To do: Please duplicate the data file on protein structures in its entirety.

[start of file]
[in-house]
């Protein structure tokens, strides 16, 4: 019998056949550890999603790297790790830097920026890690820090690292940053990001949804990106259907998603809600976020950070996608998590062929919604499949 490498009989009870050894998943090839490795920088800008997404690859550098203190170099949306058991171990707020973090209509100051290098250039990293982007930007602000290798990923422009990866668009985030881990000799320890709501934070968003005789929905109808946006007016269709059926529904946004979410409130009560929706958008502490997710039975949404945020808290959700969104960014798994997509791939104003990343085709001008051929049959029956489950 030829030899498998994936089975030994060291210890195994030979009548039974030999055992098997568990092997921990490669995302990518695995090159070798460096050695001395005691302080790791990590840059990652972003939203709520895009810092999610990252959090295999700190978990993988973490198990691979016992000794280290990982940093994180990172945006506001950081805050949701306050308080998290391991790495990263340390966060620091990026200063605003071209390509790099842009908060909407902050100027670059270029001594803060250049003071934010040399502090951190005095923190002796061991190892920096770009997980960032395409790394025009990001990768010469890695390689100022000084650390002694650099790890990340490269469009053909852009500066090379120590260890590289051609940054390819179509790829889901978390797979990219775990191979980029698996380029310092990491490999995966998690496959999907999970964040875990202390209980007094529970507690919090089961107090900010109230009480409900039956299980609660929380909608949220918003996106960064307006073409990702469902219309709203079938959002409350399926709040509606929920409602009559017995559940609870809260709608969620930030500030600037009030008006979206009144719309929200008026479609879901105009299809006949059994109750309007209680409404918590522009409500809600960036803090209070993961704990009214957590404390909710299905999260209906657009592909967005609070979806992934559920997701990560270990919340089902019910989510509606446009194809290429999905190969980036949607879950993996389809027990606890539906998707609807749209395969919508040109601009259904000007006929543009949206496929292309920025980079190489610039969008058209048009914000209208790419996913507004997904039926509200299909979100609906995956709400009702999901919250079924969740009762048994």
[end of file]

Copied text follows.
[in-house]
């Protein structure tokens, strides 16, 4: 019998056949550890999603790297790790830097920026890690820090690292940053990001949804990106259907998603809600976020950070996608998590062929919604499949 490498009989009870050894998943090839490795920088800008997404690859550098203190170099949306058991171990707020973090209509100051290098250039990293982007930007602000290798990923422009990866668009985030881990000799320890709501934070968003005789929905109808946006007016269709059926529904946004979410409130009560929706958008502490997710039975949404945020808290959700969104960014798994997509791939104003990343085709001008051929049959029956489950 030829030899498998994936089975030994060291210890195994030979009548039974030999055992098997568990092997921990490669995302990518695995090159070798460096050695001395005691302080790791990590840059990652972003939203709520895009810092999610990252959090295999700190978990993988973490198990691979016992000794280290990982940093994180990172945006506001950081805050949701306050308080998290391991790495990263340390966060620091990026200063605003071209390509790099842009908060909407902050100027670059270029001594803060250049003071934010040399502090951190005095923190002796061991190892920096770009997980960032395409790394025009990001990768010469890695390689100022000084650390002694650099790890990340490269469009053909852009500066090379120590260890590289051609940054390819179509790829889901978390797979990219775990191979980029698996380029310092990491490999995966998690496959999907999970964040875990202390209980007094529970507690919090089961107090900010109230009480409900039956299980609660929380909608949220918003996106960064307006073409990702469902219309709203079938959002409350399926709040509606929920409602009559017995559940609870809260709608969620930030500030600037009030008006979206009144719309929200008026479609879901105009299809006949059994109750309007209680409404918590522009409500809600960036803090209070993961704990009214957590404390909710299905999260209906657009592909967005609070979806992934559920997701990560270990919340089902019910989510509606446009194809290429999905190969980036949607879950993996389809027990606890539906998707609807749209395969919508040109601009259904000007006929543009949206496929292309920025980079190489610039969008058209048009914000209208790419996913507004997904039926509200299909979100609906995956709400009702999901919250079924969740009762048994």